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devil duck

From Kerry to Galway

The itinerary for this trip is not what anyone would consider efficient. We flew into Cork in the south, took a bus and a train the next day to Dublin in the east, then rented a car and drove to Dingle in the southwest, then the Iveragh Peninsula slightly farther south, then to Galway in the northwest, and will then drive back to Shannon airport in the west, passing through the Kilkenny Killarney area three times in all, and the greater Limerick area three times too. This is because I was unable to find decent air fares flying into Dublin (but flying into Cork was OK), and unable to find decent room rates in Dublin the middle weekend of the trip (but staying in Dublin the first week was OK). Yesterday involved a lot of driving (by European standards).

We started on little country roads from Kenmare (south of Kilkenny), stopping for half an hour or so to see the medieval sights of Kilmallock, to the Lough Gur site, which has been inhabited more or less continuously for 6000 years and has a range of archaeological sites from neolithic to early-modern. All of this was discovered in the 19th century when they lowered the lake and found vast quantities of artifacts, which were promptly shipped to museums and private collectors all over the world (except the ones that were melted down); very little remains at Lough Gur itself. Some of the archaeological sites are basically invisible, while others are on private land. "On private land" doesn't mean "you can't get there," as it generally would in the U.S.; it means you may need to pick your way over cow-patties to get there, and you may be asked to drop a few Euros into an honor-system coinbox. But some of them really are inaccessible. The visitor centre (modeled on some of the neolithic round huts the archaeologists found) includes a small museum with a video and the few artifacts that are still at Lough Gur, but the people behind the desk didn't seem to think we needed to pay for that, and invited us to just take the free self-guided walking tour. Shortly into this tour, it became evident that there was information about the various stops that wasn't in the one-page glossy brochure, so I stopped back at the visitor centre to ask if there was an audio-guide or something. The ladies behind the desk explained that it's an "i-Tour", i.e. you're supposed to download the audio-guide to your smart phone. Unfortunately, (a) there's little or no cell phone reception at the site, so it's difficult to download anything if you didn't do it in advance, (b) I couldn't find the audio-guide on the Web site, and (c) it's very difficult to even find the stops on the tour without the audio-guide telling you where to turn. A potentially good idea with some serious flaws in implementation.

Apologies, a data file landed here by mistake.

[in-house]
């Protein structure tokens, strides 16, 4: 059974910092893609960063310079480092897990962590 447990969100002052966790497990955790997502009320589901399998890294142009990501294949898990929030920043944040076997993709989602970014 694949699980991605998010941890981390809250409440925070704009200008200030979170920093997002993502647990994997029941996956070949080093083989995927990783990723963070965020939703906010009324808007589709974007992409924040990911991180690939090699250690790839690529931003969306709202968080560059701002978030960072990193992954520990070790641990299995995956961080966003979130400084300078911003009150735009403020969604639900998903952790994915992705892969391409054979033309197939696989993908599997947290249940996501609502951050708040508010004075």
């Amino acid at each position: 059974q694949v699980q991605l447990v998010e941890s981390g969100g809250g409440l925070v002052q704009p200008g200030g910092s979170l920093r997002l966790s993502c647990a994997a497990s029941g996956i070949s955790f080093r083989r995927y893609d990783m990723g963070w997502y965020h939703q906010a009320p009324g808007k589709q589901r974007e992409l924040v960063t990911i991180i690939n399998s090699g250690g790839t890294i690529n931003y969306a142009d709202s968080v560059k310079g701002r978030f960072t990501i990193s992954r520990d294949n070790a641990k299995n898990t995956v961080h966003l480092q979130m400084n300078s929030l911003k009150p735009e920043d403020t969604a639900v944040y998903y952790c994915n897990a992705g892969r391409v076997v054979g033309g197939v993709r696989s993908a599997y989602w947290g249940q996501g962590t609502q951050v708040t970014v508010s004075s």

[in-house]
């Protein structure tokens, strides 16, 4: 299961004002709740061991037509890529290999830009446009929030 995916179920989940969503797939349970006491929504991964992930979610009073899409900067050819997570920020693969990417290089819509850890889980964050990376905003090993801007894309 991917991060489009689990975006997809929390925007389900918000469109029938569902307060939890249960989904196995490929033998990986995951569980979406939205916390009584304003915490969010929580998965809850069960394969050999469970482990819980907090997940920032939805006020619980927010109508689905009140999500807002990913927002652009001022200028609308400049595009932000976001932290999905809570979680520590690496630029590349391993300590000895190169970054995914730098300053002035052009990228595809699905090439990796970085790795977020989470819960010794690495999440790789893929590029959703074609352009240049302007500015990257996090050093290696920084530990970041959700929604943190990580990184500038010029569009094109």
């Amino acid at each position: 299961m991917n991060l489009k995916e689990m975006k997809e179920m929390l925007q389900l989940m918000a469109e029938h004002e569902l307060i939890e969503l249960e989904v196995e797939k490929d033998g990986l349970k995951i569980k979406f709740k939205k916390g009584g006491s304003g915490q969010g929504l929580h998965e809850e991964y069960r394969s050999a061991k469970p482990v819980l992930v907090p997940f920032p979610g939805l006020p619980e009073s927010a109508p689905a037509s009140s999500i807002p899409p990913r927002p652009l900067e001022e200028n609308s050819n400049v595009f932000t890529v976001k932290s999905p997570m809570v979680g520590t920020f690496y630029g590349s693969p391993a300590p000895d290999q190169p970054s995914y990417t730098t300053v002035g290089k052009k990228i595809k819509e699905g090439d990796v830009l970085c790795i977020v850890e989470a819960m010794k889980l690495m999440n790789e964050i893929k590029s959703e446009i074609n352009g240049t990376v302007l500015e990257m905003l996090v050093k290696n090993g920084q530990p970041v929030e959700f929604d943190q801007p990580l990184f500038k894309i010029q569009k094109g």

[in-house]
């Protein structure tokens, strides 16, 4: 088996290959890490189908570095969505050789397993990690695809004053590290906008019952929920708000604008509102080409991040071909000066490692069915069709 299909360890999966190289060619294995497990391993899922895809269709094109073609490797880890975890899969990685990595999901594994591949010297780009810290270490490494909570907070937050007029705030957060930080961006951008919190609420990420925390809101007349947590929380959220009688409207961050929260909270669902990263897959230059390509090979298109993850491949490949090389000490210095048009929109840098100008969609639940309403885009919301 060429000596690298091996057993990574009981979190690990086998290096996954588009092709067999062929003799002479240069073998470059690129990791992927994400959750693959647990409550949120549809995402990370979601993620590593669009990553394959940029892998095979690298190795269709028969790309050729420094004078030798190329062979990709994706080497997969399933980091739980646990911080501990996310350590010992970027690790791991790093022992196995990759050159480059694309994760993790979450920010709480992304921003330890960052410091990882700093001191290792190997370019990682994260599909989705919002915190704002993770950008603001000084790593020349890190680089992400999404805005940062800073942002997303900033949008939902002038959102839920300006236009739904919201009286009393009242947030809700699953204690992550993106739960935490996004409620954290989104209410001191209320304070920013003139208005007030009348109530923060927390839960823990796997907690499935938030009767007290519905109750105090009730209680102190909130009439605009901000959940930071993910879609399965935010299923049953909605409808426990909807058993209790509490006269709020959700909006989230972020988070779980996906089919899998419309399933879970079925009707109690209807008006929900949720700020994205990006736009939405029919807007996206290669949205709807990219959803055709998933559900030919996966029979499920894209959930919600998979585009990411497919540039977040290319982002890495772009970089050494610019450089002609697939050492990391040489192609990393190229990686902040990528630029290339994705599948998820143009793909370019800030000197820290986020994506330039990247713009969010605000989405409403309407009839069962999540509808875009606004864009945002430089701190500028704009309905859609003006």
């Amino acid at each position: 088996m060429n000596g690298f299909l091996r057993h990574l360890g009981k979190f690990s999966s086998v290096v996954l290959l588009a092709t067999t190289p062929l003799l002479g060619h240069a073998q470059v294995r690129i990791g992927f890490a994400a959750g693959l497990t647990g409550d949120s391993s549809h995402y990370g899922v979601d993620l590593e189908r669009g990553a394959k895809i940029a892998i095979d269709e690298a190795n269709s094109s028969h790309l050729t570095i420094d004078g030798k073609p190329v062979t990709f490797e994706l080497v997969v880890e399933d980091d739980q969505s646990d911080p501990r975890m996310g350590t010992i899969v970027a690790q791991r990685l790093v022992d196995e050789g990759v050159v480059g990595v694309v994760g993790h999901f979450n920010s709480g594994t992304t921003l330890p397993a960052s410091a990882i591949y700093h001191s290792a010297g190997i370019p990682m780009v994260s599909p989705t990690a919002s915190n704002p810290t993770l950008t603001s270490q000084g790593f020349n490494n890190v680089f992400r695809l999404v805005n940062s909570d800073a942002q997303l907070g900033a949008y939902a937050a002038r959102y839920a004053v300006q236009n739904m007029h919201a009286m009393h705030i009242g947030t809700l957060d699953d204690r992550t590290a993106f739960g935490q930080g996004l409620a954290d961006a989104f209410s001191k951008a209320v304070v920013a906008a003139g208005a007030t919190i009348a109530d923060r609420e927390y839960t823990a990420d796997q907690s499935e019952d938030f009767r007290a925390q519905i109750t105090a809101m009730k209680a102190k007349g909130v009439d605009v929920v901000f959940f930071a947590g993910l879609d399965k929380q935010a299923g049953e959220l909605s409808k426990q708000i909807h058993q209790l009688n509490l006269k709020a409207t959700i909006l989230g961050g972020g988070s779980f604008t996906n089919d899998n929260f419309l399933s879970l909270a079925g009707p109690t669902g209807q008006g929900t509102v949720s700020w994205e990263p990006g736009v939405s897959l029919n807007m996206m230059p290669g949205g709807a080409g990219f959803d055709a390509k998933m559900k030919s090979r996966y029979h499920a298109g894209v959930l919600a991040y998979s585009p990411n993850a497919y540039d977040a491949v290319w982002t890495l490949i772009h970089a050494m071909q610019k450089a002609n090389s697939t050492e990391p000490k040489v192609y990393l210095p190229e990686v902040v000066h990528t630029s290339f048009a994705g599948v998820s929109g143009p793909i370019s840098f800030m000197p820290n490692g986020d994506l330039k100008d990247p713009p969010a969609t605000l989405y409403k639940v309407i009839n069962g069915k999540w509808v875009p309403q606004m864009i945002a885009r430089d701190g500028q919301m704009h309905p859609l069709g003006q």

Anyway, we did get to two early-Christian stone ring forts, a Bronze Age megalithic tomb, and a Bronze Age megalithic circle-temple, all of which were not only visible and reachable but impressive.

We then drove around Limerick and up to Galway, which is a long distance (by European standards), but it's mostly high-speed divided highway so it went fairly easily. We arrived in Galway to find the city socked in with fog, which I gather is par for the course. We were pretty hungry (it was almost 9 PM), so the B&B proprietor dropped us at a nearby restaurant he recommended, we had dinner (I had a tasty hake, shalmestere had a beef-and-Guinness stew to die for) and walked back to the B&B along the waterfront.

Comments

Wow, that all sounds amazing.

The word that got me, though? Hake. As jealous as I was before, that did it. I miss that...

Sounds like a great trip...